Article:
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According to a civil complaint the United States filed in 2014, a Chicago-based tax return preparer prepared returns that falsely claimed that recipients of discrimination awards related to a class-action lawsuit could claim large deductions on their federal tax returns and that falsely inflated the amount of wages that city of Chicago employees claimed were withheld from their paychecks. Now a federal court has completely barred this tax return preparer from preparing tax returns for others.
Victor M. Crown promoted two false and fraudulent schemes through which he claimed that his customers could obtain significant federal income tax refunds, the complaint alleged. In the first scheme, as set out in the complaint, Crown falsely inflated the amount of income tax that was withheld from his customers’ paychecks because the city of Chicago purportedly calculated an incorrect withholding amount. Taxpayers may not claim a withholding credit larger than the amount that was actually withheld from their wages. The second scheme is founded on the 1969 class-action lawsuit Shakman v. Democratic Organization of Cook County, et al., No. 69-cv-2145 (N.D. Ill.), according to the United States’ complaint. Shakman was a discrimination case against the city of Chicago that alleged that the city improperly used political patronage when hiring and promoting public officials. As part of an agreed Shakman settlement order, the city set up a $12 million fund to compensate claimants for violations of the federal district court’s orders. Claims were submitted to the court-appointed monitor, who was responsible for evaluating the claims and, if justified, assigning a monetary award amount. According to the United States’ complaint against Crown, Crown asserted that his customers who were Shakman award recipients were entitled to claim net operating loss deductions for the difference between their claim and the amount they actually received in their award. The federal tax law does not permit a deduction in the amount of a denied discrimination claim.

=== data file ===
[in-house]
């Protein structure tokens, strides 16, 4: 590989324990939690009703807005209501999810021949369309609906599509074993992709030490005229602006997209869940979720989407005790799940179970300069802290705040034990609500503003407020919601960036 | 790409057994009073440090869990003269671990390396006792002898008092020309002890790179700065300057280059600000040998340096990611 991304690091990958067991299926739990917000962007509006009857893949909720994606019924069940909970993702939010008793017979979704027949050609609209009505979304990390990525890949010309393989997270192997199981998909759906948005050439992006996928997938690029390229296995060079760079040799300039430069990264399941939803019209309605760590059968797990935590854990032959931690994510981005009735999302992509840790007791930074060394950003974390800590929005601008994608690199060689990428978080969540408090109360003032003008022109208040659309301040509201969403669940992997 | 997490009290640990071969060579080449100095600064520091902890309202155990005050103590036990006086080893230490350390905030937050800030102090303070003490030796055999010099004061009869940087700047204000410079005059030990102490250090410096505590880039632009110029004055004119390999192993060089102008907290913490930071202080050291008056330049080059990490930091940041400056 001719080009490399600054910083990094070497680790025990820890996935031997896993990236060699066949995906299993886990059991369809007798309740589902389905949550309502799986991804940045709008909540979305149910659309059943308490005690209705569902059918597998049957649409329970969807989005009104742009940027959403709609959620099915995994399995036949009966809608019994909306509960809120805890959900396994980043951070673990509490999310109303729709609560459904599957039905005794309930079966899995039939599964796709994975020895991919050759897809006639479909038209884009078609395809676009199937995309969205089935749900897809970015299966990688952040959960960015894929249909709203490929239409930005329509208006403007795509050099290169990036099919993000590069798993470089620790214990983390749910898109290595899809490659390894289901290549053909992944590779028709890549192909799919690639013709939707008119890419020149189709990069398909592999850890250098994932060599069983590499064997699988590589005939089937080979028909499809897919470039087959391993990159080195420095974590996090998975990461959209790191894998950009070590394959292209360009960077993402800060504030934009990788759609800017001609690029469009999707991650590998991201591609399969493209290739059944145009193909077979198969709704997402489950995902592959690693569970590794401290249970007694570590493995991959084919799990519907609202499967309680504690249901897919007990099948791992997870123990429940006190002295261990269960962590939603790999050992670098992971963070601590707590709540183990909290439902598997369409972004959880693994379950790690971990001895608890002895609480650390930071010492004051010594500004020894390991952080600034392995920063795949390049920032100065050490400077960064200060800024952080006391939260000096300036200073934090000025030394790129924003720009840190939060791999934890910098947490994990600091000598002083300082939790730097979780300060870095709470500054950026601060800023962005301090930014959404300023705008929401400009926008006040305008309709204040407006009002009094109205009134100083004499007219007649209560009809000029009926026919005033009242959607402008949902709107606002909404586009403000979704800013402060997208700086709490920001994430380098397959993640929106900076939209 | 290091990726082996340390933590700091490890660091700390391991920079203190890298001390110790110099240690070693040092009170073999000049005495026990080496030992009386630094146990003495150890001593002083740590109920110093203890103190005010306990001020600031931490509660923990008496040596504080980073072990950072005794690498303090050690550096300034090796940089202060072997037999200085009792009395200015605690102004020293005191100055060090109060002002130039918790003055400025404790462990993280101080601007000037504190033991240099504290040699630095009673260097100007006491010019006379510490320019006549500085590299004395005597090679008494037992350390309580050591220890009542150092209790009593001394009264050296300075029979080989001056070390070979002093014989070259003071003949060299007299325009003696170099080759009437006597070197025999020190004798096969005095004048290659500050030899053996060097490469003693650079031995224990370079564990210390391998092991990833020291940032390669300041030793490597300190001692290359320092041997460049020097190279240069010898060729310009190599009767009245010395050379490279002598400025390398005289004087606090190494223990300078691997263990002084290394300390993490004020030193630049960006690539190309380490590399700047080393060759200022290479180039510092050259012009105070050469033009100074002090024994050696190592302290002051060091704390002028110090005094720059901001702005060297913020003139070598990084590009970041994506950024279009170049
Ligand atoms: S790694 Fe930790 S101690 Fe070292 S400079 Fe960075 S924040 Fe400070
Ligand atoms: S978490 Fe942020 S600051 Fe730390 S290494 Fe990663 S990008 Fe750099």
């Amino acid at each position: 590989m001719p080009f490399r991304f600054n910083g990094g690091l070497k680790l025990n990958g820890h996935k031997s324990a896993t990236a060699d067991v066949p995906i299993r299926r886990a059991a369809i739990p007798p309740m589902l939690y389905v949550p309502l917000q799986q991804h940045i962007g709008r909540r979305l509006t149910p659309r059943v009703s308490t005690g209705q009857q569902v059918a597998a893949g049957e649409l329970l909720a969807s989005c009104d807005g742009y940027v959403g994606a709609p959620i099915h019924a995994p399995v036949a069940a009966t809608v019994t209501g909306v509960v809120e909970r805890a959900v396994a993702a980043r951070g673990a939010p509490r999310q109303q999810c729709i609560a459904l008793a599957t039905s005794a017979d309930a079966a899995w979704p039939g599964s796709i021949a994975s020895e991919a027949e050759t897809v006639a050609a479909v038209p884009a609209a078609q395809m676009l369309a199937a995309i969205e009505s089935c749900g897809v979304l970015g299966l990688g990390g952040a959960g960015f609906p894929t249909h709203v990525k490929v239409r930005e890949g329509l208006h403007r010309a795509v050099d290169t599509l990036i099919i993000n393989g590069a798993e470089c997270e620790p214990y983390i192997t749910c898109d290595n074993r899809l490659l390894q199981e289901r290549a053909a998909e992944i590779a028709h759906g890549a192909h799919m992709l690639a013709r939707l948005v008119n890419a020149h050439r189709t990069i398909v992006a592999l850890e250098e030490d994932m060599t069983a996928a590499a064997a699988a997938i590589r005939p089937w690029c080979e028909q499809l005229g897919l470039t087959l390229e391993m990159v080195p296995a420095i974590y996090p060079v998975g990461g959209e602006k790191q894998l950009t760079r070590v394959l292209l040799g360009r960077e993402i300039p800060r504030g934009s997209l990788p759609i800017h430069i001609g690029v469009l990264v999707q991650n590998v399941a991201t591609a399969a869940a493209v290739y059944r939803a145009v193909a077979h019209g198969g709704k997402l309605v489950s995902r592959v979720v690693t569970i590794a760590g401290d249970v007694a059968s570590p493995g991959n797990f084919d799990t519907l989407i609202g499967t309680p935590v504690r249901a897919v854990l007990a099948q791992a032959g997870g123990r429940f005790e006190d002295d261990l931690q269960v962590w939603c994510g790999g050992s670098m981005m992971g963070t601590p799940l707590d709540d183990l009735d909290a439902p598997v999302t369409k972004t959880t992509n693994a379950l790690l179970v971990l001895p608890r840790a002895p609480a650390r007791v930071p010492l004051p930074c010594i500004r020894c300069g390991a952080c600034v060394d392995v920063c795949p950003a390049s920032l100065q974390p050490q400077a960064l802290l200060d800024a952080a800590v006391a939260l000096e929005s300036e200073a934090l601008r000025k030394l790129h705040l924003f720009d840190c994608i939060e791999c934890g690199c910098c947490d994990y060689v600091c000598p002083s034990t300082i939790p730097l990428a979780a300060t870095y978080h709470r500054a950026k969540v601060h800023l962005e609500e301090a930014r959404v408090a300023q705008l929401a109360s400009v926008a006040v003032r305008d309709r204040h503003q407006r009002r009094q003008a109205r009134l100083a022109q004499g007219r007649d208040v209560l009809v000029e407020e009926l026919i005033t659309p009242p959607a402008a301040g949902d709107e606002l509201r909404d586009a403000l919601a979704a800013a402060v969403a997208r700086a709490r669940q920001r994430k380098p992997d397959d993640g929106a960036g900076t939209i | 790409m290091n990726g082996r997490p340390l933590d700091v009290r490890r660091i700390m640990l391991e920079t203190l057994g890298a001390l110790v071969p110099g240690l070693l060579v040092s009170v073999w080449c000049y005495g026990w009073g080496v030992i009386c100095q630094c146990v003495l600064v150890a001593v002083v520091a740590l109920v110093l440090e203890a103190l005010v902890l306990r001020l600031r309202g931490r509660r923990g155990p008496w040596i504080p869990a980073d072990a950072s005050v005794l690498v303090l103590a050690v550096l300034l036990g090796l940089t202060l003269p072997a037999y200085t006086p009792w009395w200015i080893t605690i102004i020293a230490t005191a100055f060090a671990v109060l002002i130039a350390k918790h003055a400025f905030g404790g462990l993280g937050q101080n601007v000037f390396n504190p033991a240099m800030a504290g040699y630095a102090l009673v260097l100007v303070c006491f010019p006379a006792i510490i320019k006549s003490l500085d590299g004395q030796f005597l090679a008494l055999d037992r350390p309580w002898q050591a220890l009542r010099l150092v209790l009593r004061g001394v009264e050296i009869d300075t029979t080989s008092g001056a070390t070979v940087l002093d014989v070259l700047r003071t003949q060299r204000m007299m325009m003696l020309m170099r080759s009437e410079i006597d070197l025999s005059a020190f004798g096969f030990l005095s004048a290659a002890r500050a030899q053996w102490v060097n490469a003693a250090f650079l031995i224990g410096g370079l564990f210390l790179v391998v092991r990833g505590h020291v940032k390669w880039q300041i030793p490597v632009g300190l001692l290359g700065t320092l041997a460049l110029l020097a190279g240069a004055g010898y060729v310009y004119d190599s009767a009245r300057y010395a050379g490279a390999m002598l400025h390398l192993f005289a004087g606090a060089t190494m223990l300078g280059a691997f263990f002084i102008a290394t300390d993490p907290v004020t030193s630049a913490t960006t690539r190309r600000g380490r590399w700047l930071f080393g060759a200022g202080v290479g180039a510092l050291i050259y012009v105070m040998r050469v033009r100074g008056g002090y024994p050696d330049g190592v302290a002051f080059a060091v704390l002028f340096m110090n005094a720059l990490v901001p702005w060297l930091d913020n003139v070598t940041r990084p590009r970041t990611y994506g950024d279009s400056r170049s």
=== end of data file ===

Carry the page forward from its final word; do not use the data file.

In explaining its reasons for enjoining Crown, the court noted that the scope of Crown’s misconduct involved “at least 2,900 fraudulent tax returns,” as well as his “failure to accept responsibility and cease his operations.” The court’s injunction order forbids Crown from preparing tax returns for others and from making false statements about securing any tax benefit by virtue of receiving or not receiving an award in the Shakman litigation. It also requires Crown to give the United States a list of all his tax-preparation customers since 2010.
Return preparer fraud is one of the Internal Revenue Service’s (IRS) Dirty Dozen Tax Scams for 2016. The IRS has some tips on its website for choosing a tax preparer and has launched a free directory of federal tax preparers. In the past decade, the Justice Department’s Tax Division has obtained injunctions against hundreds of unscrupulous tax preparers and tax scheme promoters. Information about these cases is available on the Justice Department’s website. An alphabetical listing of persons enjoined from preparing returns and promoting tax schemes can be found on this page. If you believe that one of the enjoined persons or businesses may be violating an injunction, please contact the Tax Division with details.